In the United States, an estimated 11.2% of the adult population suffers from chronic pain [1] and nearly 20% of patients presenting with acute and chronic non-cancer pain are prescribed opioids [2]. Between 1999 and 2015, opioid prescribing tripled [3] along with the number of deaths attributed to opioid analgesics, with an estimated 17,500 fatalities in 2015 relative to 6160 reported in 1999 [4]. With recent recognition of the significant health risks associated with high doses of opioids including opioid use disorder [5] and overdose [6, 7] physicians are asked to limit the number of prescriptions written, shorten the duration of opioid therapy, and decrease the total daily doses prescribed [8]. As awareness of the risks of prescription opioid use grows, medical cannabis use is also garnering widespread acceptance, with over half of the United States passing medical cannabis laws [9]. Pain is the primary indication for use by patients who are prescribed cannabis [10], and chronic pain is one indication for which strong evidence exists supporting the use of cannabinoids (National Academies of Sciences, Engineering, and Medicine [62, 11]). Yet recent systematic reviews concluded that there is limited or inconclusive evidence supporting the use specifically of cannabisbased products for neuropathic pain and insufficient evidence supporting its use for other types of chronic pain [12, 13]. These findings exemplify the need for more rigorously controlled clinical trials in this area.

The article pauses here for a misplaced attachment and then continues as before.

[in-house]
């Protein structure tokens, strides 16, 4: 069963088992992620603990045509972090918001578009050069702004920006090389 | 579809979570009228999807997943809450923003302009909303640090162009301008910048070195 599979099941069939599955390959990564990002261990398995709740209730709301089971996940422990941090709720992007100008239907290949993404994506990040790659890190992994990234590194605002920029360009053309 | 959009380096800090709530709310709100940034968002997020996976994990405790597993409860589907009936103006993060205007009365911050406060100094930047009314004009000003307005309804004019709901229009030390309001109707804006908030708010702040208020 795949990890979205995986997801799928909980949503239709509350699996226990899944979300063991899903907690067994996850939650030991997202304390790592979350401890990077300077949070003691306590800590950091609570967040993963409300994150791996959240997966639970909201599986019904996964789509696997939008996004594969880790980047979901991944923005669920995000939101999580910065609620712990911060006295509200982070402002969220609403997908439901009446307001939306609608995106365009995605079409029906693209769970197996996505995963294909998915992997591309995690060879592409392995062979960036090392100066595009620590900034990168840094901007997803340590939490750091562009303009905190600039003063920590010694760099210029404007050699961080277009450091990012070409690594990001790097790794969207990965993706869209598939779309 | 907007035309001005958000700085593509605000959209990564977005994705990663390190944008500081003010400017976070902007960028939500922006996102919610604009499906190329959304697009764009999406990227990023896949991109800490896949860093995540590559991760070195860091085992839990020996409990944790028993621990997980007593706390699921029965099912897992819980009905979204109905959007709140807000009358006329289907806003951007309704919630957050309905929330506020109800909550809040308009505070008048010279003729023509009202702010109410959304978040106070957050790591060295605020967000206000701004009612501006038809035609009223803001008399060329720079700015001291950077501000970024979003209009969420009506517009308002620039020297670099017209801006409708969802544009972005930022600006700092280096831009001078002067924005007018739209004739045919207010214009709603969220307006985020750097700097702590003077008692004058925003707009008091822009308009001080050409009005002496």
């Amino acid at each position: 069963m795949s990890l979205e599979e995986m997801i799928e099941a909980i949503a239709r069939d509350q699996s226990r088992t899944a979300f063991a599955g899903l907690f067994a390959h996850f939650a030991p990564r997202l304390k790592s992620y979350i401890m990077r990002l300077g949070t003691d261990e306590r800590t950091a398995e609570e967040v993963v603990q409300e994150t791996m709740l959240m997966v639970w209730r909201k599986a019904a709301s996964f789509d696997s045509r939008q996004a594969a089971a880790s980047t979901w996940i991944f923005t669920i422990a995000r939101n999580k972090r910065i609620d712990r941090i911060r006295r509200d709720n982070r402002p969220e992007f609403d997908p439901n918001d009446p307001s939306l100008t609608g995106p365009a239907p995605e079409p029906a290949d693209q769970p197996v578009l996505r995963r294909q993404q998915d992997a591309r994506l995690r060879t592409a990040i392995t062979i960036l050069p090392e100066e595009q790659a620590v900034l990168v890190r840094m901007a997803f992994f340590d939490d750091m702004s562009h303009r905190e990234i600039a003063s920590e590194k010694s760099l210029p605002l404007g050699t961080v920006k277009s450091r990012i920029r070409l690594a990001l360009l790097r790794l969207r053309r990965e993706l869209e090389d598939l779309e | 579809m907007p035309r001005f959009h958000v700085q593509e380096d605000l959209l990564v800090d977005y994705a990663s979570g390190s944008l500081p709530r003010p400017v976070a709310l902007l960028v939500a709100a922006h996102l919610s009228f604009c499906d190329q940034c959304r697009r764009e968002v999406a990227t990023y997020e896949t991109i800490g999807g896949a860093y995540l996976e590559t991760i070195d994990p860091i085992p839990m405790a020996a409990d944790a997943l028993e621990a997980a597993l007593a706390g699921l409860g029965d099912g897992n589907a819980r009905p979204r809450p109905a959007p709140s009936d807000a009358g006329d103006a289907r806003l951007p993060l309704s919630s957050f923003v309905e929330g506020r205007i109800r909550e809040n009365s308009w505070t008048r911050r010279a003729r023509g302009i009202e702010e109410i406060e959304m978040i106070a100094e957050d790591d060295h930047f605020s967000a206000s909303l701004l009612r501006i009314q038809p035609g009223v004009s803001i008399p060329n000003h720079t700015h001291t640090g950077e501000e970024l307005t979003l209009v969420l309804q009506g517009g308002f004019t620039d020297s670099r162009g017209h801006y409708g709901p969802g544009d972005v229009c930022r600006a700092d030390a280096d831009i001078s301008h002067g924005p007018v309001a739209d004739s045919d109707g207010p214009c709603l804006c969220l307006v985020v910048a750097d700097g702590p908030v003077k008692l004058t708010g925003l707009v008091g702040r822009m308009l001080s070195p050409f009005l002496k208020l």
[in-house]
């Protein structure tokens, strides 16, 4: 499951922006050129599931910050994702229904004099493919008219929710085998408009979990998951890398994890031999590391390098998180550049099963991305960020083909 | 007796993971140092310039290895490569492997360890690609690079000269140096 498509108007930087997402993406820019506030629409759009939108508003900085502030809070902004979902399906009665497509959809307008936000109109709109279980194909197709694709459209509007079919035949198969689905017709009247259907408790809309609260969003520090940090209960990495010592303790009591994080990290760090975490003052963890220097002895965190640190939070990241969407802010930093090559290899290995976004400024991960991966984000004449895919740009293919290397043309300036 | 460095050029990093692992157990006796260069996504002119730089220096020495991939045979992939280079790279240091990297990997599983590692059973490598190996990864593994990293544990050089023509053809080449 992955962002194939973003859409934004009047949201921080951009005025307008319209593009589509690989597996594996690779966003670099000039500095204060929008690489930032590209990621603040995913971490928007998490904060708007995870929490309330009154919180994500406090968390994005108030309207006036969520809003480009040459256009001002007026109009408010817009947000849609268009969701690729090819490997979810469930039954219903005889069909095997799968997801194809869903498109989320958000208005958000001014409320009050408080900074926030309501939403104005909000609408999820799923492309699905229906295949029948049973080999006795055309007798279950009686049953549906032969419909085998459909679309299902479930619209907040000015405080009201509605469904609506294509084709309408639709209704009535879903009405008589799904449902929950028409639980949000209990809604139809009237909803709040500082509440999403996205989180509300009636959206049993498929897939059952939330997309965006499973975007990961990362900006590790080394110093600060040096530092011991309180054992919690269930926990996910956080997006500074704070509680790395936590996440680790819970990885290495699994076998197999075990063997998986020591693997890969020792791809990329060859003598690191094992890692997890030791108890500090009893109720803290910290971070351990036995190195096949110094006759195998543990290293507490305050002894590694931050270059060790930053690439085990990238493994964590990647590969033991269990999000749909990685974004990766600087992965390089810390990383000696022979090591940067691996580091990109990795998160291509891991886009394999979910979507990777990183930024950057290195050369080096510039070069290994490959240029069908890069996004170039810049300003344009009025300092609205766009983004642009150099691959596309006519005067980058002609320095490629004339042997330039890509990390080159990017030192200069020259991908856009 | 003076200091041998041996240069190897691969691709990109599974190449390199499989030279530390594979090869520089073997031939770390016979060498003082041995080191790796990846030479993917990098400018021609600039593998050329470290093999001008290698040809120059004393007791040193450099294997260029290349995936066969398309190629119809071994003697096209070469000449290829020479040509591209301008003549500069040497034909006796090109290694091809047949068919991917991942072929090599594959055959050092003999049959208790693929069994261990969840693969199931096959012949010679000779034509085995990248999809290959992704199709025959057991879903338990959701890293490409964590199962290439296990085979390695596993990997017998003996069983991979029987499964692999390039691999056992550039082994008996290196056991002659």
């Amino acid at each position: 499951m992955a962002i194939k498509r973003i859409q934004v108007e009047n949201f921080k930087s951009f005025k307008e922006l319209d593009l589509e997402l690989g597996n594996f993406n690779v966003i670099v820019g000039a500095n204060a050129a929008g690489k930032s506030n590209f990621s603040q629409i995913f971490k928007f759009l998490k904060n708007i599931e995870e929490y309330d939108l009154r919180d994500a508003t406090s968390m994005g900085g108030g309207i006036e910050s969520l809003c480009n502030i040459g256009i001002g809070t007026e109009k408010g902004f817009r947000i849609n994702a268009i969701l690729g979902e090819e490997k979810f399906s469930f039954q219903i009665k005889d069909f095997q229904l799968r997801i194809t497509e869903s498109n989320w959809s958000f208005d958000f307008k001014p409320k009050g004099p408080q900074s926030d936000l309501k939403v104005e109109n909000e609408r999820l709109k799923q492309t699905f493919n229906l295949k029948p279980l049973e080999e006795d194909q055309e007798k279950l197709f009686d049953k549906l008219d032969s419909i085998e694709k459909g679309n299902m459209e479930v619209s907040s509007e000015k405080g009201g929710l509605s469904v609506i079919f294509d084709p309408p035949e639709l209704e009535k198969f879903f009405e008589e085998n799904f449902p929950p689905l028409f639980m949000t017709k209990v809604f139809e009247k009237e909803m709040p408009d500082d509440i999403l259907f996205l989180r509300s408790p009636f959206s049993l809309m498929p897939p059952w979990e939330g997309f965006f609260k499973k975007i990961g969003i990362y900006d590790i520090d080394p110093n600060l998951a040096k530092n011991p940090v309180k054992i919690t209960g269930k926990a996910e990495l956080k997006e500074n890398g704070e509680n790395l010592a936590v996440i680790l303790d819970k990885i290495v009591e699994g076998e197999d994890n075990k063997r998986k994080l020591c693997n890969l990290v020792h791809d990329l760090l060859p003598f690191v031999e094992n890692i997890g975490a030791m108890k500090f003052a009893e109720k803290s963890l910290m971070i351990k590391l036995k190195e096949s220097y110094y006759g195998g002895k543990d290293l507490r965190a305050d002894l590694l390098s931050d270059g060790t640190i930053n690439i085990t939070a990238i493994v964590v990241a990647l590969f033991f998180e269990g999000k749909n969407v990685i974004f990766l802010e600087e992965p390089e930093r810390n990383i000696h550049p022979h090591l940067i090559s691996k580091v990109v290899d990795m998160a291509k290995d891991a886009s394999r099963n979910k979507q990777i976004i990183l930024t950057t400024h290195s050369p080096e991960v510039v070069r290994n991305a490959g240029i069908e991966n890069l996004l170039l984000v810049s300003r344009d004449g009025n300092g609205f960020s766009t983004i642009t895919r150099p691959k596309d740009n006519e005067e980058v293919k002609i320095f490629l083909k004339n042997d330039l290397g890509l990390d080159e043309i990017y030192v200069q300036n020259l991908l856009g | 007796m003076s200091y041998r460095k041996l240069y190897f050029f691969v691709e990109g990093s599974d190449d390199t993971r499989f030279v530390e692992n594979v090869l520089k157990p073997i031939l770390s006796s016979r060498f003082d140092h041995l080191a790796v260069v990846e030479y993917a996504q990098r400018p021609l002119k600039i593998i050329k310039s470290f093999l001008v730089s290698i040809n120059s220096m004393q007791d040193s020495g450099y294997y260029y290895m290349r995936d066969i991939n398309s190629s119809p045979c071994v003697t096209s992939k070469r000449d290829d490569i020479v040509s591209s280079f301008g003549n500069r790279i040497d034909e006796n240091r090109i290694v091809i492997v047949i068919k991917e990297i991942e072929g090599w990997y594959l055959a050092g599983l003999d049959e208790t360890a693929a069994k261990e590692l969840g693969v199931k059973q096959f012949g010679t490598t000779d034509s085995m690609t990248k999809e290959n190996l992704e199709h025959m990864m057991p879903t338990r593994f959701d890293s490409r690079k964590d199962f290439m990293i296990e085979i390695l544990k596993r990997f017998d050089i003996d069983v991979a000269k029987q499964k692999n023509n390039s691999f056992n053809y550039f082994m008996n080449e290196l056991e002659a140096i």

With increased access to cannabis and more conservative opioid prescribing, evidence suggests that patients are substituting cannabis for opioids. For example, opioid analgesic prescriptions filled by Medicare Part D enrollees fell significantly in states with medical cannabis laws [14], and patients with chronic pain report over 60% reduction in their opioid use in these states [15]. In lieu of full substitution,  some pain patients report that cannabis increases the analgesic effects of their opioids [16] or decreases the opioid dose needed for therapeutic effect [17]. Moreover, some randomized controlled studies have demonstrated analgesic effects of cannabinoids in patients taking opioids for chronic and cancer pain [18–20]. These data suggest that cannabis may (1) increase the pain-relieving properties of opioids and consequently decrease the total dose used, or (2) provide adequate analgesia on its own thus acting as a substitute. However, there are no data from placebo-controlled studies directly addressing whether cannabis can decrease the effective analgesic doses of opioids. Furthermore, to date, no studies have investigated the impact of opioid-cannabinoid drug combinations on abuse liability, a critical aspect when considering the therapeutic utility of two drugs that have significant abuse liability when administered alone.